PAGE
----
The Affective Tigger: a reactive expressive toy
|The Affective Tigger is an endeavor to build a toy that responds to the user or playmate in a natural and meaningful manner. Specifically, the Affective Tigger recognizes and reacts to the emotion the child is exhibiting. For example, when the child is ``happily'' playing with the Affective Tigger, the child will move and hold him in a manner that expresses this happiness: she might bounce him along the floor, or hug and kiss him. The Affective Tigger senses this physical interaction, for example he might recognize that the child is bouncing him, and outwardly expresses his own happiness in turn. In this manner, the Affective Tigger is both mimicking the mood expressed by the child and reinforcing a behavior exhibited by the child, namely bouncing him.|
|The Affective Tigger reacts to the playmate with an outward display of emotion. In conjunction with other emotionally charged cues such as a drooping head, or the act of bouncing, Tigger's ears and his vocalizations provide a compelling outward sign of his emotional state.|
This is a happy Tigger. Notice how his ears are perked up and how he
is holding his head high.|
This is a sad Tigger. Notice the drooping ears and slouched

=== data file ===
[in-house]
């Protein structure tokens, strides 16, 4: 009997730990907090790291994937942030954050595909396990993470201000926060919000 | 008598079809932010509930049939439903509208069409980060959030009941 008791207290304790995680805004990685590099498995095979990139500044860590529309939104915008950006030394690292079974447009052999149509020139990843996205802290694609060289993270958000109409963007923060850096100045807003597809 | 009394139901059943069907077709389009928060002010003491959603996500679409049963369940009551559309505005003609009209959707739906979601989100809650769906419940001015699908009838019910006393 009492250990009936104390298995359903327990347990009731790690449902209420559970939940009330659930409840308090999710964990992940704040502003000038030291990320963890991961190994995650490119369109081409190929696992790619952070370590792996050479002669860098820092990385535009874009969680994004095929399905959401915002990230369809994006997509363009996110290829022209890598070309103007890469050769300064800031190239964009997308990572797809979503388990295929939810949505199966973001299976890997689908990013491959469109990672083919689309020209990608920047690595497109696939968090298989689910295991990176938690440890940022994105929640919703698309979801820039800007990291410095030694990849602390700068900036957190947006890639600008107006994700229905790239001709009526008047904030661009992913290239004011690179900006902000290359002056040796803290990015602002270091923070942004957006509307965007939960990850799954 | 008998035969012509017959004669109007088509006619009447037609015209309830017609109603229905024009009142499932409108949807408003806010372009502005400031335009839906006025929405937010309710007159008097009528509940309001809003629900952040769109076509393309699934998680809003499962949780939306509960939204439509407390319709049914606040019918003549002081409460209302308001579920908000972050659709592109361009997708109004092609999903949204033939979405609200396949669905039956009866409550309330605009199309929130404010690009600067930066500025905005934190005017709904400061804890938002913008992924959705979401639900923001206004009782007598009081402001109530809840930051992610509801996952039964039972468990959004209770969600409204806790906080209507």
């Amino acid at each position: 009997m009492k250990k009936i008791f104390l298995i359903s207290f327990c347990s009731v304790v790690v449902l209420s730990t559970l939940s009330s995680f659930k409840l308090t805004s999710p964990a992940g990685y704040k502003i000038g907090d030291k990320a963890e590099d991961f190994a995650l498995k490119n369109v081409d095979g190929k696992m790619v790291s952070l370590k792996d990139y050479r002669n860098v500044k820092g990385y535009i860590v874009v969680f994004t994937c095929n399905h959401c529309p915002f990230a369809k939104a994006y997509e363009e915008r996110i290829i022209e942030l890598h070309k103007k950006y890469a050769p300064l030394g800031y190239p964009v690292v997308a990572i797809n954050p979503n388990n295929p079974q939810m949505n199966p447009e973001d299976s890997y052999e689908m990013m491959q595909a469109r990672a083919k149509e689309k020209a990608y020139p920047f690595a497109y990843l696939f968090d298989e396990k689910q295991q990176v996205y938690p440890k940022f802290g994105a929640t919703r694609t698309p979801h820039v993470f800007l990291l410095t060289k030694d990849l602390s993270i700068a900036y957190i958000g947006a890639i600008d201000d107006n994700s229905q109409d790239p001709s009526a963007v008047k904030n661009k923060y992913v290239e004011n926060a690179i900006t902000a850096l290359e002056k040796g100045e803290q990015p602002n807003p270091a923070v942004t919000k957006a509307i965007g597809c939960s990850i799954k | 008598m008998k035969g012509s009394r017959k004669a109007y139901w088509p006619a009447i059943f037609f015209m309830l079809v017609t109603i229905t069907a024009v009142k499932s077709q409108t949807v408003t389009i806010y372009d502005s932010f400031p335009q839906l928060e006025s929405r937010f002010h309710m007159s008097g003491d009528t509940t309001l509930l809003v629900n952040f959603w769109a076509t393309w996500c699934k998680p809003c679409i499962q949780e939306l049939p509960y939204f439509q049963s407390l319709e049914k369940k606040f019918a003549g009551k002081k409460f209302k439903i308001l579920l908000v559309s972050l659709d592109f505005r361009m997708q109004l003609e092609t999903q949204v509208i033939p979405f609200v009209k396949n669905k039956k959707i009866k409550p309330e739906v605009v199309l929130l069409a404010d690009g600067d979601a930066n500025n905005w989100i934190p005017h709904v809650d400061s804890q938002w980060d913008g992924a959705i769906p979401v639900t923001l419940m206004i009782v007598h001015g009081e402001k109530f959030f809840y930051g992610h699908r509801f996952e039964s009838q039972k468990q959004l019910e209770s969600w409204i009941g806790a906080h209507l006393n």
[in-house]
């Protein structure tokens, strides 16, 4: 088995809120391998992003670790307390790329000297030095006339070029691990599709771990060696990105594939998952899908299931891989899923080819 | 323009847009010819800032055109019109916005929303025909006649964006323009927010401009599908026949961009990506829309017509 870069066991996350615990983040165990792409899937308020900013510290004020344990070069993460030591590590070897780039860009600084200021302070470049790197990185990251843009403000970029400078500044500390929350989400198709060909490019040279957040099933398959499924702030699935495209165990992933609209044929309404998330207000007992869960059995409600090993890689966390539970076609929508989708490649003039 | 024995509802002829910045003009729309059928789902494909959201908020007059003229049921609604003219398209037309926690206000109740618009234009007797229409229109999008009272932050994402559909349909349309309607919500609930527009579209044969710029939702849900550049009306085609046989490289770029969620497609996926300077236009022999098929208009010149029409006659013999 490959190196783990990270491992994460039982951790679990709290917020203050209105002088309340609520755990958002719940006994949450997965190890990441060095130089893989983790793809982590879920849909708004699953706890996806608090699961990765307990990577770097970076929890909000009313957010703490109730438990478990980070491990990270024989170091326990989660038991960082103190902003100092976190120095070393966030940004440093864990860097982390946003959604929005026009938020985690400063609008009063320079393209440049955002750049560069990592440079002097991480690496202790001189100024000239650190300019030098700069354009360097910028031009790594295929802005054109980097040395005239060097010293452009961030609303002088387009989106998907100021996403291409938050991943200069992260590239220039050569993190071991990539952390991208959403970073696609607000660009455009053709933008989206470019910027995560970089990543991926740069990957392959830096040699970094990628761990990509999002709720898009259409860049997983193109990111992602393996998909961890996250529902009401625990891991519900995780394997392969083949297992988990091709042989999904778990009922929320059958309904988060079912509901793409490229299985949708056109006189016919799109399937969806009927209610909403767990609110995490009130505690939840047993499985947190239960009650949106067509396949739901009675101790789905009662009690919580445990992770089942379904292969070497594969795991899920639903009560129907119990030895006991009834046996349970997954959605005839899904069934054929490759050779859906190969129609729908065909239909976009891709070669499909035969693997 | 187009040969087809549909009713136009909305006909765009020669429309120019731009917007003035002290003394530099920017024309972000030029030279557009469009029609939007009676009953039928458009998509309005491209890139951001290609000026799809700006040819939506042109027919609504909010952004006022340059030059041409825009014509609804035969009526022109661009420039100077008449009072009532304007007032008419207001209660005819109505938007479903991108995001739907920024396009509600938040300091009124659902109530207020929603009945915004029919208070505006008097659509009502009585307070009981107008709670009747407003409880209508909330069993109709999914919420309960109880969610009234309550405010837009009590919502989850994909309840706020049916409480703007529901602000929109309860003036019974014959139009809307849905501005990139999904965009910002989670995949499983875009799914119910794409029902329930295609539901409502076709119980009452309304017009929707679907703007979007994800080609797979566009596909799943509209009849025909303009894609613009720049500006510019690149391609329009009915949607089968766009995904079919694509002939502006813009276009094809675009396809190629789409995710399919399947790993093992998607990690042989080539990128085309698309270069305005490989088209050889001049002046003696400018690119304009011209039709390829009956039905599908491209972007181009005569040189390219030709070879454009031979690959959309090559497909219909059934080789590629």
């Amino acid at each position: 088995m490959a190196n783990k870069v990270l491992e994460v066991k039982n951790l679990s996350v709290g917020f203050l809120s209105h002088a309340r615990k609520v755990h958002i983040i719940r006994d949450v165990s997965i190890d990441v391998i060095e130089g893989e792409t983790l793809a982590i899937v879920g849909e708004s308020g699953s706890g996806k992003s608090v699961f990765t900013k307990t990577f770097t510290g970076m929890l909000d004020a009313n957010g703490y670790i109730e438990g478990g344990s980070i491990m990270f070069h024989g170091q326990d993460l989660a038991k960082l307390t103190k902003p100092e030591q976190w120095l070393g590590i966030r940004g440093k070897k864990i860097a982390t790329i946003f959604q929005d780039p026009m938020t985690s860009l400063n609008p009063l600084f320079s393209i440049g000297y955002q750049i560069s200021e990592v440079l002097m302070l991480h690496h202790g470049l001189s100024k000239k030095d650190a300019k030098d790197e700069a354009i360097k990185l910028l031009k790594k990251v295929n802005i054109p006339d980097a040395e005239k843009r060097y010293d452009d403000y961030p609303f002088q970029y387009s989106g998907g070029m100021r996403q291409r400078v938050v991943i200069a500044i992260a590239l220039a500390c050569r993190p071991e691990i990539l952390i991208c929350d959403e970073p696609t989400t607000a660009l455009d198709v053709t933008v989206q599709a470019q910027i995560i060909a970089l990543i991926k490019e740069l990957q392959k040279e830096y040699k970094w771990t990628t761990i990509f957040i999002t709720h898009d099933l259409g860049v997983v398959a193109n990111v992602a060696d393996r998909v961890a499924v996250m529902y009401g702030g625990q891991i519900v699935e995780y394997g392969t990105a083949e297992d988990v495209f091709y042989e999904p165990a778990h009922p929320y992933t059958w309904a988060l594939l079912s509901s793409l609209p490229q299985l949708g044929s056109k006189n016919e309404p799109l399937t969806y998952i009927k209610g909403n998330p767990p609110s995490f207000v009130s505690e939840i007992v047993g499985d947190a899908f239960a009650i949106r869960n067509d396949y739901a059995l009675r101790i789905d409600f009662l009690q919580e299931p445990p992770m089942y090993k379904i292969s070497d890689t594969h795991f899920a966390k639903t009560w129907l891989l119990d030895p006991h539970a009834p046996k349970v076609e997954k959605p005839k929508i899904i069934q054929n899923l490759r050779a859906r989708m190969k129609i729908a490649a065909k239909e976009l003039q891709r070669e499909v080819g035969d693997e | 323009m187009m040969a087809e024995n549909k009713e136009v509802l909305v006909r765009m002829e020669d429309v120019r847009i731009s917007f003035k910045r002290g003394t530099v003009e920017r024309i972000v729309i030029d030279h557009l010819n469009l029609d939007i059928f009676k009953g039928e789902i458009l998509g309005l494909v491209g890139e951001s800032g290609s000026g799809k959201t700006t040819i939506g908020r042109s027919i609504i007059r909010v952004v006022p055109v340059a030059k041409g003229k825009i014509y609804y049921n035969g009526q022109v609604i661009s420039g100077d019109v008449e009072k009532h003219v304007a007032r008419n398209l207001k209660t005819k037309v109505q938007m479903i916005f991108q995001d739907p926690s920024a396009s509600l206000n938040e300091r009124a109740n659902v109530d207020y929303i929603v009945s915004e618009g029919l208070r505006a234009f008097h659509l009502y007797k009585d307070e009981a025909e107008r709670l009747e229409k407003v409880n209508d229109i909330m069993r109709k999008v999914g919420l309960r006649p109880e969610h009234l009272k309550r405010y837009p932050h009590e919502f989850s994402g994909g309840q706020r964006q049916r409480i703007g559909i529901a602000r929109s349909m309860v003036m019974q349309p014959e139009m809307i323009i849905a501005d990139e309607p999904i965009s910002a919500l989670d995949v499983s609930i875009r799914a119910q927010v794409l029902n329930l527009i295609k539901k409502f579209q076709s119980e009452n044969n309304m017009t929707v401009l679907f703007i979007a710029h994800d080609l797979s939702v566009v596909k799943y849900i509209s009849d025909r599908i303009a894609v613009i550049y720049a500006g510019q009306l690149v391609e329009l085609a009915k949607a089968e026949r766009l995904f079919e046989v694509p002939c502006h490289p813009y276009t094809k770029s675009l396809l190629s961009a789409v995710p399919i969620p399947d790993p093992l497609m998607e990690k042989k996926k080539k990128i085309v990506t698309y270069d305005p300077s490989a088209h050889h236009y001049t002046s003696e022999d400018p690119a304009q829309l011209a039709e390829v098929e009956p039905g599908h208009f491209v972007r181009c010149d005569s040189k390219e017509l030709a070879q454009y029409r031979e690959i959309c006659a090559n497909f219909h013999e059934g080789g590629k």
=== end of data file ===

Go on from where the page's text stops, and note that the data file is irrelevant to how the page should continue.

|Tigger's voice is one of his most compelling attributes.
The addition of auditory cues to the physical visual ones
significantly heightens the effect of Tigger's mood swings. The
Affective Tigger has 5 distinct emotional states with accompanying
ESCTATIC - Tigger's happy laugh .wav
HAPPY - "That's what Tiggers like best!"
NEUTRAL - no vocalization
SAD - Tigger's growl .wav
VERY SAD - "Stop that!"
|The evaluation phase is the practical test portion of the experiment. The Affective Tigger's behavior is being tested in various situations, and evaluated for appropriateness. The success of this project includes both the quantitative evaluation of his success at recognizing intentional actions under laboratory conditions (can he differentiate an angry bounce vs. a playful one?), as well as the qualitative analysis of the appropriateness of his responses to children under normal play conditions are.|
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